Now, I’m sure you’ll agree that all reading is good reading, and that there may be times when an e-reader is appropriate for children. When traveling, for example, it might not be practical for a family to bring a child’s collection of favorite books. An e-reader would make it convenient to continue an established reading routine even on vacation. The future of digital reading in classrooms is also an exciting possibility; volumes of books could be made available to children who might not otherwise have the opportunity to read them. And if you’re reading to your baby in the womb, she won’t know the difference! From inside the womb, an e-book sounds just like the traditional one. Uploading a fun selection of rhyming and rhythmic stories to share with your expected child would be quick and easy, and if this is what you need to get started, then go right ahead.
But once the baby is born, and she’s snuggled on your lap to hear that familiar story, your Kindle or Nook is just going to look like a rectangular hunk of plastic. Of course, the familiar story read by your unique voice will calm and sooth your baby, and that’s always a good thing. However, by sharing a real book with your newborn, a book with turning pages and bright illustrations, you will get both her auditory and her visual attention. You’ll also be setting her up with those prereading skills that we mentioned in earlier blogs, such as holding a book right-side-up and reading from left to right, to name a few.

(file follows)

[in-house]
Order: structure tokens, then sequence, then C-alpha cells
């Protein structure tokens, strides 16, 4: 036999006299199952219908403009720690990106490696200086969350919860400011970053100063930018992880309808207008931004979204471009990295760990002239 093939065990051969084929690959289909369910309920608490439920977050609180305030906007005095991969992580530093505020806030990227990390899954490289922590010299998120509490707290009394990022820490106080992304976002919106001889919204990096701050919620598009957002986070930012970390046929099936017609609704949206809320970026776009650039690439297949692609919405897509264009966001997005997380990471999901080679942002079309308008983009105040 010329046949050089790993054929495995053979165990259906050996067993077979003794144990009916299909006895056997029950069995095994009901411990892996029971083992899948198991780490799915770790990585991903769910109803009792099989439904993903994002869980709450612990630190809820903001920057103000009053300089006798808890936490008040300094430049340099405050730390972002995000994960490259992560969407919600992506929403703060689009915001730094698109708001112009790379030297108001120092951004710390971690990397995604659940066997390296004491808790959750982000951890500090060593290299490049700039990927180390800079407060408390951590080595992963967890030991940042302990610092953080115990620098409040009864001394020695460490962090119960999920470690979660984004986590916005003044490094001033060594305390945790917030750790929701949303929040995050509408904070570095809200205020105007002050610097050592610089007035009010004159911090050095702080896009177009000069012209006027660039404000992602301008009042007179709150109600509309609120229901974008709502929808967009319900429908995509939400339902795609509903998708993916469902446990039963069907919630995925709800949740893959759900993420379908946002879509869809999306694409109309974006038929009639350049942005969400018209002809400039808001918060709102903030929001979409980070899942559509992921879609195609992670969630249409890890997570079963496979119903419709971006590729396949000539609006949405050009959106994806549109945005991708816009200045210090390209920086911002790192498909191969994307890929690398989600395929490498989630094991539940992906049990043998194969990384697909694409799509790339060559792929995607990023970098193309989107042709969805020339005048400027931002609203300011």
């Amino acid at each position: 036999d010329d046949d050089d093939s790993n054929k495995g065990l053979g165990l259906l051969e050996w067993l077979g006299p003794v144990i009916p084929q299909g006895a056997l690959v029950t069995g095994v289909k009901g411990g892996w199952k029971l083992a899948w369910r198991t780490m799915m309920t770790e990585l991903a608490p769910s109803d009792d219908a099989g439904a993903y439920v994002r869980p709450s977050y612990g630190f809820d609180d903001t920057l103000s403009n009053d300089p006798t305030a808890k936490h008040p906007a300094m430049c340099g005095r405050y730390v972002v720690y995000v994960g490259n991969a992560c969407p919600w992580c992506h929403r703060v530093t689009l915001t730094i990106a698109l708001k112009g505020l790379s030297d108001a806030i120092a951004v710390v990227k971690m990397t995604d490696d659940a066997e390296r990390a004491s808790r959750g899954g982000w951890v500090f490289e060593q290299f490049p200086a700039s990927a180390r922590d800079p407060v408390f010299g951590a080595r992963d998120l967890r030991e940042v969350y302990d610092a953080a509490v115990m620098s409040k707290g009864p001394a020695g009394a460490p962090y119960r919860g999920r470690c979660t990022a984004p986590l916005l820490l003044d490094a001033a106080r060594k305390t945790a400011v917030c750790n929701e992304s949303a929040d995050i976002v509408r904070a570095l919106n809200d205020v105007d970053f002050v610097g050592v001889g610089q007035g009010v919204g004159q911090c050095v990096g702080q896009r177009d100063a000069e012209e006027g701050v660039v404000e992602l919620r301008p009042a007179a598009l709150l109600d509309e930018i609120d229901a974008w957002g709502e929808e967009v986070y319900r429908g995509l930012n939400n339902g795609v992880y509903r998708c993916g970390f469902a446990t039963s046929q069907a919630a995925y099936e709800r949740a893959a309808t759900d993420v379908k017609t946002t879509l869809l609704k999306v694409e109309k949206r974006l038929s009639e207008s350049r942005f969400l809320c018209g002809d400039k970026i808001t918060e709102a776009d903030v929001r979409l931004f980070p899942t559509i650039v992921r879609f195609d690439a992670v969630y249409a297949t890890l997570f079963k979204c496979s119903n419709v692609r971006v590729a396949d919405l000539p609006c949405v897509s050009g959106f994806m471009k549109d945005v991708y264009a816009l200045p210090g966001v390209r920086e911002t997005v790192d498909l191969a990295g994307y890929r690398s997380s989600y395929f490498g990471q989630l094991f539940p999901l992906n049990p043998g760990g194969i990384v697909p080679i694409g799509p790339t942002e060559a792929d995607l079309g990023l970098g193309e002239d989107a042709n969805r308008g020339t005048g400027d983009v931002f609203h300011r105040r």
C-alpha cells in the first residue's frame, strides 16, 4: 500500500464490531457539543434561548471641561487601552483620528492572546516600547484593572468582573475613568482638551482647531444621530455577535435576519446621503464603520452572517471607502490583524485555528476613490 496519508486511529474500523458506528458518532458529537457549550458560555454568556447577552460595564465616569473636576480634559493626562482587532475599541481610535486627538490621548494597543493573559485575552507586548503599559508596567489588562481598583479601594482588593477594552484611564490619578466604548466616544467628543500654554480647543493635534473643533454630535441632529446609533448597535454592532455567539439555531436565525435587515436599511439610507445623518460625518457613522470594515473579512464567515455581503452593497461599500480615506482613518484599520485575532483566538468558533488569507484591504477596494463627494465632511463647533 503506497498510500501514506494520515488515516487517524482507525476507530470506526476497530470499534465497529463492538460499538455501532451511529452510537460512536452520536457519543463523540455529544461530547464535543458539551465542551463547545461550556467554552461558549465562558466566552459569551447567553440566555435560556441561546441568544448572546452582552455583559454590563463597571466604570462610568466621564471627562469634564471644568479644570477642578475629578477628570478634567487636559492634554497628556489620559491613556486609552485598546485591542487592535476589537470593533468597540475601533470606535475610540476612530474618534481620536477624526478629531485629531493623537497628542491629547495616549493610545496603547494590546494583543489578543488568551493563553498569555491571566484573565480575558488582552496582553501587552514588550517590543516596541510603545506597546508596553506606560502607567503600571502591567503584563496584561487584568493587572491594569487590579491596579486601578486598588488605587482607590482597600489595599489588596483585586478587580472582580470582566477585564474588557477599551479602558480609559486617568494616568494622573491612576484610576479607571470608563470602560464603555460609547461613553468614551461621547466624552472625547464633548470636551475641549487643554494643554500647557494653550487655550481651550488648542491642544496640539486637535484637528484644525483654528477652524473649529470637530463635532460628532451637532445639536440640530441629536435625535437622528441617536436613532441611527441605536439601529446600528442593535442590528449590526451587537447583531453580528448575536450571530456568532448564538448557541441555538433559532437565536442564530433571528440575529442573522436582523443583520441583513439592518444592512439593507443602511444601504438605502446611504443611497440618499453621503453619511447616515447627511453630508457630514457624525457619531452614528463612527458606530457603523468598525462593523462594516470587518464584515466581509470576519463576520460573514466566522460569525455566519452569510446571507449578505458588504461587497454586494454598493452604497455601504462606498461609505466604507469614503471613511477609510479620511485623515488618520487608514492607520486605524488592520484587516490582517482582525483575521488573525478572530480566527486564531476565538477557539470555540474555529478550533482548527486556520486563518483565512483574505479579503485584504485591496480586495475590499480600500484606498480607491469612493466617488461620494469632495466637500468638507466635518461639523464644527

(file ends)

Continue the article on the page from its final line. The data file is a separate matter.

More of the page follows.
Again, all reading is good reading. But if you want the very best reading experience for your baby in the womb or your newborn, there’s no substitute for a real, touchable, hearable, smellable book. It’s the total sensory experience that just might lead your child to joyfully exclaim someday, “I love books!”
We talked recently about Deepak Chopra’s beautiful book, Magical Beginnings, Enchanted Lives: A Holistic Guide to Pregnancy and Childbirth. Another thing we love about this book is that Deepak devotes so much attention to bonding with your baby, both before and after birth. For example . . .
“Use all five senses to connect with your baby and create a nurturing environment for both of you.”
In our August post, we mentioned the very real sensory connection mothers have with their babies in the womb that researchers have been discovering over the years. For instance, this fascinating BBC article delved into research that “supports the idea that babies learn taste preferences before they are born” and why this link between mother and baby (human and animal) likely developed to enhance newborn survival. This Science Daily article cites earlier studies that showed that babies’ sense of smell also develops in the womb.
What about the sense of touch? Well, a recent study, “Fetal Behavioural Responses to Maternal Voice and Touch,” reinforced findings of earlier research that found that “Newborns preferentially respond to maternal voice hours after birth, suggesting that the fetus is able to detect stimuli in utero and form memories of them.” Yes! We never get tired of hearing our message corroborated by experts!